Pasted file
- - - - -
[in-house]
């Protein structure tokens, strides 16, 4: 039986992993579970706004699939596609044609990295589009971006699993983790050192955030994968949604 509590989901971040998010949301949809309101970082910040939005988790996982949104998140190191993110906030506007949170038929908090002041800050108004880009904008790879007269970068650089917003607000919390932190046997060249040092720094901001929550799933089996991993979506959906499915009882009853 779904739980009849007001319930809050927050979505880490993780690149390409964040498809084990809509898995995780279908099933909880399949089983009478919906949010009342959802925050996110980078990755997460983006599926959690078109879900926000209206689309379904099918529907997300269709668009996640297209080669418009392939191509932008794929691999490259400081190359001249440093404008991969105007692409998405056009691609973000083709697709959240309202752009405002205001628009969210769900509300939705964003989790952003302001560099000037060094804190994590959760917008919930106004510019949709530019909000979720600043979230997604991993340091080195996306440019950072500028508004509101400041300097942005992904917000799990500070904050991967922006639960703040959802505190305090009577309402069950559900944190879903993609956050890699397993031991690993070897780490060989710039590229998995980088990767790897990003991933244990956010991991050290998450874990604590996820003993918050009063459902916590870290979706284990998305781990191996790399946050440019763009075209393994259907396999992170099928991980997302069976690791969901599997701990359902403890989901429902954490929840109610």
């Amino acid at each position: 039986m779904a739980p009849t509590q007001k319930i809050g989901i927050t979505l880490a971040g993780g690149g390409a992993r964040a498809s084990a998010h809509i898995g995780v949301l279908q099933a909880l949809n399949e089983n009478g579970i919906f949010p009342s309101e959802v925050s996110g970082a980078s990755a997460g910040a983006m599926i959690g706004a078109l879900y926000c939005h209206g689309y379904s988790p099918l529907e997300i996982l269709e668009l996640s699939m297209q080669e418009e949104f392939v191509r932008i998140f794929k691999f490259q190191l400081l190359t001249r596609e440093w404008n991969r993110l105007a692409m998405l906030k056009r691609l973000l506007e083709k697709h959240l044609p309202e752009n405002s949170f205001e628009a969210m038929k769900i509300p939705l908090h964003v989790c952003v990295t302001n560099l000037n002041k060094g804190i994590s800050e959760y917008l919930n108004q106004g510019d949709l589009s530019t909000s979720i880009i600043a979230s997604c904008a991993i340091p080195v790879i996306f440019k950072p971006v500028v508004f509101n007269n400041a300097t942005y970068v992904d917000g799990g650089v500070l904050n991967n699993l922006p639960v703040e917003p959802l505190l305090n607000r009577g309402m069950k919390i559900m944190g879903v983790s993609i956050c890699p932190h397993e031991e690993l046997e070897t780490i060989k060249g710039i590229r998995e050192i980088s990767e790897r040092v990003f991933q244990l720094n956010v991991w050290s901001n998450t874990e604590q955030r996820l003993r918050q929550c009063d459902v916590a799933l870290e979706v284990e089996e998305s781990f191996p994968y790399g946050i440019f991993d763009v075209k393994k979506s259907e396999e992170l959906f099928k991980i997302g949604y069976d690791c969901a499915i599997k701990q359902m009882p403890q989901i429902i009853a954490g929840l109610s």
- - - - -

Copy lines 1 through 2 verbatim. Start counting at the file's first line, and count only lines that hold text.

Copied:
[in-house]
């Protein structure tokens, strides 16, 4: 039986992993579970706004699939596609044609990295589009971006699993983790050192955030994968949604 509590989901971040998010949301949809309101970082910040939005988790996982949104998140190191993110906030506007949170038929908090002041800050108004880009904008790879007269970068650089917003607000919390932190046997060249040092720094901001929550799933089996991993979506959906499915009882009853 779904739980009849007001319930809050927050979505880490993780690149390409964040498809084990809509898995995780279908099933909880399949089983009478919906949010009342959802925050996110980078990755997460983006599926959690078109879900926000209206689309379904099918529907997300269709668009996640297209080669418009392939191509932008794929691999490259400081190359001249440093404008991969105007692409998405056009691609973000083709697709959240309202752009405002205001628009969210769900509300939705964003989790952003302001560099000037060094804190994590959760917008919930106004510019949709530019909000979720600043979230997604991993340091080195996306440019950072500028508004509101400041300097942005992904917000799990500070904050991967922006639960703040959802505190305090009577309402069950559900944190879903993609956050890699397993031991690993070897780490060989710039590229998995980088990767790897990003991933244990956010991991050290998450874990604590996820003993918050009063459902916590870290979706284990998305781990191996790399946050440019763009075209393994259907396999992170099928991980997302069976690791969901599997701990359902403890989901429902954490929840109610």